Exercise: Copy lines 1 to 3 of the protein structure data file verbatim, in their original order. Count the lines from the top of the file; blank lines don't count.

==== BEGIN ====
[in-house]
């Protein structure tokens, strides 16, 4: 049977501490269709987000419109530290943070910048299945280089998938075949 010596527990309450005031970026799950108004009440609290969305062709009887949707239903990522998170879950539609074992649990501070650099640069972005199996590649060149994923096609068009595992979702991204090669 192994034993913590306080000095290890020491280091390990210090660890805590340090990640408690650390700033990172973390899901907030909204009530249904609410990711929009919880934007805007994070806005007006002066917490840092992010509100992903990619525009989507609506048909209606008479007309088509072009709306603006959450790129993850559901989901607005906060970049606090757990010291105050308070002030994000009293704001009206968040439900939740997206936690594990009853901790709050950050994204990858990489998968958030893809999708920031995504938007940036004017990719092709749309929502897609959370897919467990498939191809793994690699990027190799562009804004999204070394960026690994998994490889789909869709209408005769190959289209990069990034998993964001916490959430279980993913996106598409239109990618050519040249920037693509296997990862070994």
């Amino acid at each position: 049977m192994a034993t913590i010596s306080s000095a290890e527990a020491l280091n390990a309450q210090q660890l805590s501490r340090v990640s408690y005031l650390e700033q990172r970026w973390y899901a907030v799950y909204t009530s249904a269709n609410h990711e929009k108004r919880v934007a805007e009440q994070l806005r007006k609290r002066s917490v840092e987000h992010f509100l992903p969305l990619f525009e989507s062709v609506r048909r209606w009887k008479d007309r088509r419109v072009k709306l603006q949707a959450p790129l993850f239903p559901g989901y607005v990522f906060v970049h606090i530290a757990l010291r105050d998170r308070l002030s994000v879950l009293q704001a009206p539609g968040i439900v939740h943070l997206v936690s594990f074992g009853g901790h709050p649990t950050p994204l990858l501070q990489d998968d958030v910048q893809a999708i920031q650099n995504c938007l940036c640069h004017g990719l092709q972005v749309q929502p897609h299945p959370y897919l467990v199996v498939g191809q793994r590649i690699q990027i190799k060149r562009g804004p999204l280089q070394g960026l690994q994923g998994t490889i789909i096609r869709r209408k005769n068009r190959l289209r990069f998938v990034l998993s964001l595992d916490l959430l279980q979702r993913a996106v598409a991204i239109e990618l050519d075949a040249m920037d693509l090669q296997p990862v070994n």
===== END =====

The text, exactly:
[in-house]
């Protein structure tokens, strides 16, 4: 049977501490269709987000419109530290943070910048299945280089998938075949 010596527990309450005031970026799950108004009440609290969305062709009887949707239903990522998170879950539609074992649990501070650099640069972005199996590649060149994923096609068009595992979702991204090669 192994034993913590306080000095290890020491280091390990210090660890805590340090990640408690650390700033990172973390899901907030909204009530249904609410990711929009919880934007805007994070806005007006002066917490840092992010509100992903990619525009989507609506048909209606008479007309088509072009709306603006959450790129993850559901989901607005906060970049606090757990010291105050308070002030994000009293704001009206968040439900939740997206936690594990009853901790709050950050994204990858990489998968958030893809999708920031995504938007940036004017990719092709749309929502897609959370897919467990498939191809793994690699990027190799562009804004999204070394960026690994998994490889789909869709209408005769190959289209990069990034998993964001916490959430279980993913996106598409239109990618050519040249920037693509296997990862070994």
């Amino acid at each position: 049977m192994a034993t913590i010596s306080s000095a290890e527990a020491l280091n390990a309450q210090q660890l805590s501490r340090v990640s408690y005031l650390e700033q990172r970026w973390y899901a907030v799950y909204t009530s249904a269709n609410h990711e929009k108004r919880v934007a805007e009440q994070l806005r007006k609290r002066s917490v840092e987000h992010f509100l992903p969305l990619f525009e989507s062709v609506r048909r209606w009887k008479d007309r088509r419109v072009k709306l603006q949707a959450p790129l993850f239903p559901g989901y607005v990522f906060v970049h606090i530290a757990l010291r105050d998170r308070l002030s994000v879950l009293q704001a009206p539609g968040i439900v939740h943070l997206v936690s594990f074992g009853g901790h709050p649990t950050p994204l990858l501070q990489d998968d958030v910048q893809a999708i920031q650099n995504c938007l940036c640069h004017g990719l092709q972005v749309q929502p897609h299945p959370y897919l467990v199996v498939g191809q793994r590649i690699q990027i190799k060149r562009g804004p999204l280089q070394g960026l690994q994923g998994t490889i789909i096609r869709r209408k005769n068009r190959l289209r990069f998938v990034l998993s964001l595992d916490l959430l279980q979702r993913a996106v598409a991204i239109e990618l050519d075949a040249m920037d693509l090669q296997p990862v070994n």